A hallmark of cystic fibrosis, a disease caused by mutations in the CTFR gene, is the accumulation of abnormally thick and sticky mucus in the lung, intestine, and various other organs. Although the accumulation of this mucus is thought likely to play a central role in the development of disease, how mutations in the CTFR gene lead to mucus accumulation have not been determined.
However, Paul Quinton and colleagues, at the University of California at San Diego, La Jolla, have now provided insight into this issue by studying mouse small intestine segments ex vivo, according to a paper to be published in the August 24 issue of the Journal of Clinical Investigation. In an accompanying commentary, Robert DeLisle, at the University of Kansas School of Medicine, Kansas City, highlights the importance of the study and the potential new take on how mutations in the CTFR gene lead to mucus accumulation and disease.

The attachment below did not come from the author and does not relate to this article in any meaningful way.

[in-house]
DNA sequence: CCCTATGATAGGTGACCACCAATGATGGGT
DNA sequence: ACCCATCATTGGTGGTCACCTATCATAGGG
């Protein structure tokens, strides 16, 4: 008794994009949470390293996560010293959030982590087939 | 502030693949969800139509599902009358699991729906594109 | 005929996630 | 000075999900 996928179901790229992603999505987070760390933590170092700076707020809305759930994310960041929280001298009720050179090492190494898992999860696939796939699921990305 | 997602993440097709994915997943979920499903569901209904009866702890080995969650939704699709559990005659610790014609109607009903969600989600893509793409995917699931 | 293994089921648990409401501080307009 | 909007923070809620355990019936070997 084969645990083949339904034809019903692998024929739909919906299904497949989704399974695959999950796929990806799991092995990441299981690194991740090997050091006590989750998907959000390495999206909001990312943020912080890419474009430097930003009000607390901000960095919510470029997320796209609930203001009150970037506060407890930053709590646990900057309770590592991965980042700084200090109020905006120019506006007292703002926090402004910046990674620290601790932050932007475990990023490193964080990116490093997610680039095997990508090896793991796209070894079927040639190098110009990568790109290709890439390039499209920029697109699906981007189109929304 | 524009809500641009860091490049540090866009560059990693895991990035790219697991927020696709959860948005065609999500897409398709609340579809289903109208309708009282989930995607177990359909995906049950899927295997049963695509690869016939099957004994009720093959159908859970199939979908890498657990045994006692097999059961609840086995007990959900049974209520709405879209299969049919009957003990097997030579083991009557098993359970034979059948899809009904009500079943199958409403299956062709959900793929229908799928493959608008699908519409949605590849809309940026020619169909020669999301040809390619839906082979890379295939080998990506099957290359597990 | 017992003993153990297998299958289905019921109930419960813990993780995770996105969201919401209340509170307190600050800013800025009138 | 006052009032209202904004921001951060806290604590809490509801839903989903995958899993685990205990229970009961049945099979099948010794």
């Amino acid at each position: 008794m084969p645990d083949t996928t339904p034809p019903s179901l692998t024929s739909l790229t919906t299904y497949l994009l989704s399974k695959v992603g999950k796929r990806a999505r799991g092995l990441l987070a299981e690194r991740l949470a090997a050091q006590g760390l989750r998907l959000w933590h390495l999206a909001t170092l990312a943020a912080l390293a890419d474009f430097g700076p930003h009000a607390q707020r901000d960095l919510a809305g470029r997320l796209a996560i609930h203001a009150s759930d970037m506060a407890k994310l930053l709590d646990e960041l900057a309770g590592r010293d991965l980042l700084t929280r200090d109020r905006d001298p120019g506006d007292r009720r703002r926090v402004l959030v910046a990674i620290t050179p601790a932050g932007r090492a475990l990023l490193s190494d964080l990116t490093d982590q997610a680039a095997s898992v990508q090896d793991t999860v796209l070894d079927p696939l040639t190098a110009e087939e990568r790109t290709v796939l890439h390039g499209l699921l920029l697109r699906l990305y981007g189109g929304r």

One of the functions of the CTFR protein generated by the nonmutated CTFR gene is to transport bicarbonate (HCO3–) out of cells. In their study, Quinton and colleagues developed a new ex vivo system for monitoring mucus release from the mouse small intestine to investigate whether defects in this function of CFTR might affect mucus secretion. Although basal rates of mucus release were similar in the presence or absence of bicarbonate, mucus release stimulated by natural chemicals such as serotonin was markedly decreased in the absence of bicarbonate. Interestingly, in a mouse model of cystic fibrosis, mucus release stimulated by natural chemicals was minimal in the presence or absence of bicarbonate. The authors therefore suggest that normal mucus release requires concurrent bicarbonate secretion and that the abnormally thick and sticky mucus that characterizes cystic fibrosis might be caused by defective bicarbonate secretion.
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